I submit that preservation efforts are much like those wartime campaigns we study. Each effort must have stages and phases leading ultimately that goal of preservation. And in that light, our next step forward should renewed calls to establish a state park in Culpeper County that covers, at minimum, the Brandy Station and Cedar Mountain battlefields.
Consider – the discussion of the Cricket Solar project brought the area’s Civil War history back to the fore. Specifically, we’ve seen localized discussion about what did happen “in my back yard.” Call it “renewed” interest… or in many cases a “newfound” interest (which is rewarding, for those of us engaged in the discussion). With that rise in interest, there is now a ready made foundation for follow on public discussion. Poll after poll taken indicated the citizenry of the county preferred to preserve these sites, be that motivated by interest in history or concern for the environmental impact. Those sentiments logically lead to renewed efforts for a state park. Then, ultimately, a seed for further preservation of the county’s important historic sites.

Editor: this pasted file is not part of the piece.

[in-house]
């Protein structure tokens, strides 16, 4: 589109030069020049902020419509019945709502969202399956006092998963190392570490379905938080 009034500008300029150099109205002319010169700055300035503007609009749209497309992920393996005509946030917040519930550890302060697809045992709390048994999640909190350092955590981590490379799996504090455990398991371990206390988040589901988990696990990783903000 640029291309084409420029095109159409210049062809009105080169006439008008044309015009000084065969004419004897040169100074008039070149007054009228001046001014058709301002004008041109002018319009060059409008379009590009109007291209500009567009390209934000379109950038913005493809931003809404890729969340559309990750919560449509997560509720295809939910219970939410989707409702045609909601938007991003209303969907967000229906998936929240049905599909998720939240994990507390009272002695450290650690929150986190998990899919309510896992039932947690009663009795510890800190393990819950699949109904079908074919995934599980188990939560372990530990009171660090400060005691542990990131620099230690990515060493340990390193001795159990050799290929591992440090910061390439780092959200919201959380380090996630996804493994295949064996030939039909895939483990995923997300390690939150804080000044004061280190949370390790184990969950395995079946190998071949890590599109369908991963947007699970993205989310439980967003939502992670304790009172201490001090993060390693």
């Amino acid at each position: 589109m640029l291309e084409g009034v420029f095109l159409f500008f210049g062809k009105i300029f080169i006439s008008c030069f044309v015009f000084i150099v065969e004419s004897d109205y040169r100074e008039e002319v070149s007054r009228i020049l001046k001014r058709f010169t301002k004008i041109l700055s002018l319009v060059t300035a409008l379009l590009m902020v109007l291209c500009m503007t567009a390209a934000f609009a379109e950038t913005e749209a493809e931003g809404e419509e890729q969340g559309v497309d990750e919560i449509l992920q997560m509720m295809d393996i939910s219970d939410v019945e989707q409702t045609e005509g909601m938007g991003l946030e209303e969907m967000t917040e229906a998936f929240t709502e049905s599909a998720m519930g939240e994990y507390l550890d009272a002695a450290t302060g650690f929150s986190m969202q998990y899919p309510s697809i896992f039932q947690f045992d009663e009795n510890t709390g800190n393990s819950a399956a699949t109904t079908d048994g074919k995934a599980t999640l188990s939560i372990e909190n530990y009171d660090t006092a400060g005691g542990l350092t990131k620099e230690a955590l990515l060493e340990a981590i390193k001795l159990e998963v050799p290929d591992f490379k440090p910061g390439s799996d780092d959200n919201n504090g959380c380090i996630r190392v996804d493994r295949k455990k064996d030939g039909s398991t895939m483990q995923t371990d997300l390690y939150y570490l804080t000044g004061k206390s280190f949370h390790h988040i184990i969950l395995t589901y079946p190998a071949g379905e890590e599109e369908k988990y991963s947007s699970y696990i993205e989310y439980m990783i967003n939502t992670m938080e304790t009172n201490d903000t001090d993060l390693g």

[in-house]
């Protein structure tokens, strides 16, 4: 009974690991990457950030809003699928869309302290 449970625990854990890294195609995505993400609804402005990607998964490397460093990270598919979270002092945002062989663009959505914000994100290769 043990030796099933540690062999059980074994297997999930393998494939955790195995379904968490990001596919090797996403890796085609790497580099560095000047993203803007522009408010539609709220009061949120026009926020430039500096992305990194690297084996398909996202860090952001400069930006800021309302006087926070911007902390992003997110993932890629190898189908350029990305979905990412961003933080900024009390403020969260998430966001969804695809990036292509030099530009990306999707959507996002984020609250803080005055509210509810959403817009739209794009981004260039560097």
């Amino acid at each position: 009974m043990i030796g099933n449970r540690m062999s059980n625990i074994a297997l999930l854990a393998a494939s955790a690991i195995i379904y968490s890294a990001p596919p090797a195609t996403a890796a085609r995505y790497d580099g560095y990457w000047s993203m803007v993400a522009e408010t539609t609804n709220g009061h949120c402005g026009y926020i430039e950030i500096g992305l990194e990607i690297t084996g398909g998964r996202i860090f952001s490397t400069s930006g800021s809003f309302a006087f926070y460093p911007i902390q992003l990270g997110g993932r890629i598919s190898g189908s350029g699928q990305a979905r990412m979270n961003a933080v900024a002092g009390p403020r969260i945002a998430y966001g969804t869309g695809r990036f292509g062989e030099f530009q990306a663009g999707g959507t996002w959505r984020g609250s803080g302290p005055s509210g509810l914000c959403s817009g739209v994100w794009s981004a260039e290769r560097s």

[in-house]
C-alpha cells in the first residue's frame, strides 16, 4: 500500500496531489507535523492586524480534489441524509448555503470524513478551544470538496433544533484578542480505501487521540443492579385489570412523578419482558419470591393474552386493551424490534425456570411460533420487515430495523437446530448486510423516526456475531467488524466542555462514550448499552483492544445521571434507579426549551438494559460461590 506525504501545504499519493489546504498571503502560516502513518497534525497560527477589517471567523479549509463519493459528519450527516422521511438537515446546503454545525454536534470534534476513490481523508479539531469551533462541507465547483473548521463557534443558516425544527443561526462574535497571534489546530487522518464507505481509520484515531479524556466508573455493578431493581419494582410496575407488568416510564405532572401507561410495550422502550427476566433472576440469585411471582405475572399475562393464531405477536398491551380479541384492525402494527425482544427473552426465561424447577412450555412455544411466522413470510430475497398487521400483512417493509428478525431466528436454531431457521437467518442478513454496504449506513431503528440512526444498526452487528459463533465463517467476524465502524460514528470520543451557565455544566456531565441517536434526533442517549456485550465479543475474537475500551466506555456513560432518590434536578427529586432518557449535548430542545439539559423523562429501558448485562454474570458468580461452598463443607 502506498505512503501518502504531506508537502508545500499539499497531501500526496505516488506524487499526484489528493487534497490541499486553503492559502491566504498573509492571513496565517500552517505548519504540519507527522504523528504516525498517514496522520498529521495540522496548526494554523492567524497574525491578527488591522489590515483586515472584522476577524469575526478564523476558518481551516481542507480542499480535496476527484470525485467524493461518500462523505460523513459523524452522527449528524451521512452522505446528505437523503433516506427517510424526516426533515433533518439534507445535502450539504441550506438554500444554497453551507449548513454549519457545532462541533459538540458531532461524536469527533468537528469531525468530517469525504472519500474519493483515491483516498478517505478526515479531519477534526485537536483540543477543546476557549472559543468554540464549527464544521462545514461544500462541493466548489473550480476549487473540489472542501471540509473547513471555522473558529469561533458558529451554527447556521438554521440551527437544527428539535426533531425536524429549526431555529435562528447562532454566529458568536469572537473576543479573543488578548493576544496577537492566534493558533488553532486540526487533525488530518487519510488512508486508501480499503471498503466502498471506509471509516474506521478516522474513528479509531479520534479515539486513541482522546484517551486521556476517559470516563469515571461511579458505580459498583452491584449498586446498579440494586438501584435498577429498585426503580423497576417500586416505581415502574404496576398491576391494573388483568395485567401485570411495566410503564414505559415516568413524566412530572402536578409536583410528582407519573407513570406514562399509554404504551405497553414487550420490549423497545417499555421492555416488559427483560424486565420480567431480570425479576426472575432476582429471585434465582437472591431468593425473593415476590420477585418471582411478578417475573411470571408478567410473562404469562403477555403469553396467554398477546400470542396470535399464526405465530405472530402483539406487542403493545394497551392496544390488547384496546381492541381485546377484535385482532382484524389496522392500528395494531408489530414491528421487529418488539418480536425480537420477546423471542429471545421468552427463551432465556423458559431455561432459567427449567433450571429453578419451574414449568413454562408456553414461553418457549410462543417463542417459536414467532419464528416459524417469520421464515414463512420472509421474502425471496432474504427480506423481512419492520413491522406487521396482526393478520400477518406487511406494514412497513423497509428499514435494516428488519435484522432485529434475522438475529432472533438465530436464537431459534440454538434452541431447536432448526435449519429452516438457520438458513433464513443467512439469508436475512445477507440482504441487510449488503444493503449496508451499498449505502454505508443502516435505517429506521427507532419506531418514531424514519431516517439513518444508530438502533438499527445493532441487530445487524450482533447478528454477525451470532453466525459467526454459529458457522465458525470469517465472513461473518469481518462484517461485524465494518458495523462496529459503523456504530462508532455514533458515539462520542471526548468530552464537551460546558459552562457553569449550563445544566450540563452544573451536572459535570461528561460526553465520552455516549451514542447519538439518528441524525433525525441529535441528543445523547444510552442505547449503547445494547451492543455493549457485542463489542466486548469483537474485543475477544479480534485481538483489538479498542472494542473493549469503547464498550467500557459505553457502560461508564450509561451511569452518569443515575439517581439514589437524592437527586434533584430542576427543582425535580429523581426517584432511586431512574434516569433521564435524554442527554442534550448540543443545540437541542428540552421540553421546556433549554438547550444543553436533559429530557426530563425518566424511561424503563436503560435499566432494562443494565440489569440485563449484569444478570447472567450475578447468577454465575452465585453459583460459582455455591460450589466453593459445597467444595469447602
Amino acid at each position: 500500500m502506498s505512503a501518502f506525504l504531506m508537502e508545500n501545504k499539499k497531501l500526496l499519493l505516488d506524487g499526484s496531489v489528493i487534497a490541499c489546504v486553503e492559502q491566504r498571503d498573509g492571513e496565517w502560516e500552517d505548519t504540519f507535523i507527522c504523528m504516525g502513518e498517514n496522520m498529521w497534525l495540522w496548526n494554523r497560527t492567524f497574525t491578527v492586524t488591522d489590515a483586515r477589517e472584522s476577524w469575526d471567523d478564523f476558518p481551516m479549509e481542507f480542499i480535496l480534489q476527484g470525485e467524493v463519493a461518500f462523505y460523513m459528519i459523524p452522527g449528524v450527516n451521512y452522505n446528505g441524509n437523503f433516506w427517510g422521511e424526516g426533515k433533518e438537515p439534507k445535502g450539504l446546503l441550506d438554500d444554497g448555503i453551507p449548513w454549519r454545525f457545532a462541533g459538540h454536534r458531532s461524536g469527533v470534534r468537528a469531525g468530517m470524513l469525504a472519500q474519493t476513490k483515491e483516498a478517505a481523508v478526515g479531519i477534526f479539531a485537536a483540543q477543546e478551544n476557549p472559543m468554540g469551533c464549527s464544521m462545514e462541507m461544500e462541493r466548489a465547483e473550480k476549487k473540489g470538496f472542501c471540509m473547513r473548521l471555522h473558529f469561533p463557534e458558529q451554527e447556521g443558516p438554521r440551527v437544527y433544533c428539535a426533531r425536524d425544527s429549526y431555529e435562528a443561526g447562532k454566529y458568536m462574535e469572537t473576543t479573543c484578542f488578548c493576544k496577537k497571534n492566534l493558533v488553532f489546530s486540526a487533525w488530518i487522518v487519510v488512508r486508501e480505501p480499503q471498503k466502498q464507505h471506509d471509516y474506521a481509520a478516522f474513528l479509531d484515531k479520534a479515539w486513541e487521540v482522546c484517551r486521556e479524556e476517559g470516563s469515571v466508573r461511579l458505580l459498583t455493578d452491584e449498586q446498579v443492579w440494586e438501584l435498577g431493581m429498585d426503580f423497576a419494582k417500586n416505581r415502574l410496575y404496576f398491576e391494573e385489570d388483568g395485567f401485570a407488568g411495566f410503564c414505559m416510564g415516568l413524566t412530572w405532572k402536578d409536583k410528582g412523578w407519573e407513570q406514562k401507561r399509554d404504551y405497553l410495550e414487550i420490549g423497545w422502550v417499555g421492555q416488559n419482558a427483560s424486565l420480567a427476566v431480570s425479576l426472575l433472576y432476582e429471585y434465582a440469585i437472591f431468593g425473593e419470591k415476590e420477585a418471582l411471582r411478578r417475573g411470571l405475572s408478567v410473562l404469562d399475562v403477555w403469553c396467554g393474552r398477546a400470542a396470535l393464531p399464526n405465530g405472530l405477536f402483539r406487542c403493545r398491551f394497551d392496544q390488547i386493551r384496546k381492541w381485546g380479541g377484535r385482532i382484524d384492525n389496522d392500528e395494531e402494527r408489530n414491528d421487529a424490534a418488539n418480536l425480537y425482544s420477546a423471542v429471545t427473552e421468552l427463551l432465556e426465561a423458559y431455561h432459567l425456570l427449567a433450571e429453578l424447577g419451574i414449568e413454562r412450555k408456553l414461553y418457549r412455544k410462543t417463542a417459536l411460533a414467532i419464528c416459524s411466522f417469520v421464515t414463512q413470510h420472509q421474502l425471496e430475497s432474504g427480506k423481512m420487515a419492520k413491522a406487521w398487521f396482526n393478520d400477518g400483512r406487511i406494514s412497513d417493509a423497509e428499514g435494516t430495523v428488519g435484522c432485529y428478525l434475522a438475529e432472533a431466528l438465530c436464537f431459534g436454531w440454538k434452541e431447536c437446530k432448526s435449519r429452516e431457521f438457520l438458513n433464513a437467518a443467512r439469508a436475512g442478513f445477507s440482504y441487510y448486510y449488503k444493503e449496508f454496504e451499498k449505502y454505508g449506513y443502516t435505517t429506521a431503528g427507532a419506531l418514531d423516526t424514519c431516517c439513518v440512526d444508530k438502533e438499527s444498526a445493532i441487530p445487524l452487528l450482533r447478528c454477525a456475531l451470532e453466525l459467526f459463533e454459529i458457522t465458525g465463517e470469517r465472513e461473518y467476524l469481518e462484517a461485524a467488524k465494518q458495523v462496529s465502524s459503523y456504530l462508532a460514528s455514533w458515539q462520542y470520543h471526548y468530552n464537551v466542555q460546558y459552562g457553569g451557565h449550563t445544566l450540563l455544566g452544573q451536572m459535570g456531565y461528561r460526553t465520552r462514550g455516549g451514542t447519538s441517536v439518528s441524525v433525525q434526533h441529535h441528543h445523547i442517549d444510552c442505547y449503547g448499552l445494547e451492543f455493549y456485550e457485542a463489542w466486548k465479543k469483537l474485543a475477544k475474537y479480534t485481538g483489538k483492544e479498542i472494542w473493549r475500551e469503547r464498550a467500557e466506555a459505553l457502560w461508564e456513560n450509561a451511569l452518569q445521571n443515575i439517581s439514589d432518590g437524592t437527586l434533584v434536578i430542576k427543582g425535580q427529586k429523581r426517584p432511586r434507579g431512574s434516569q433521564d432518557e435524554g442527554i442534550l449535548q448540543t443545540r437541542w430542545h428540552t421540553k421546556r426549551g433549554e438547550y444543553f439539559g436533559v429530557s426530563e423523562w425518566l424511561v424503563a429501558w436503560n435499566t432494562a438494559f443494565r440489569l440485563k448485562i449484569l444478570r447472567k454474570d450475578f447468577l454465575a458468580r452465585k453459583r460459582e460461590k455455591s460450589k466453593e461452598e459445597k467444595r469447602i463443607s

No, I’m not advocating for the entire county to be placed “under glass” or some other starry-eyed notion. Rather that attention be paid to those sites deserving preservation. We should, in this age, be able to recognize good stewardship techniques that balance and moderate development while protecting what needs to be preserved. In the case of Culpeper County, the best stewardship technique, in my opinion, takes the form of a state park.
We should follow up our victory this week with decisive action. Now is the time for the American Battlefield Trust and allies to renew the push for a Brandy Station and Cedar Mountain Battlefields state park. It is time to move this campaign forward!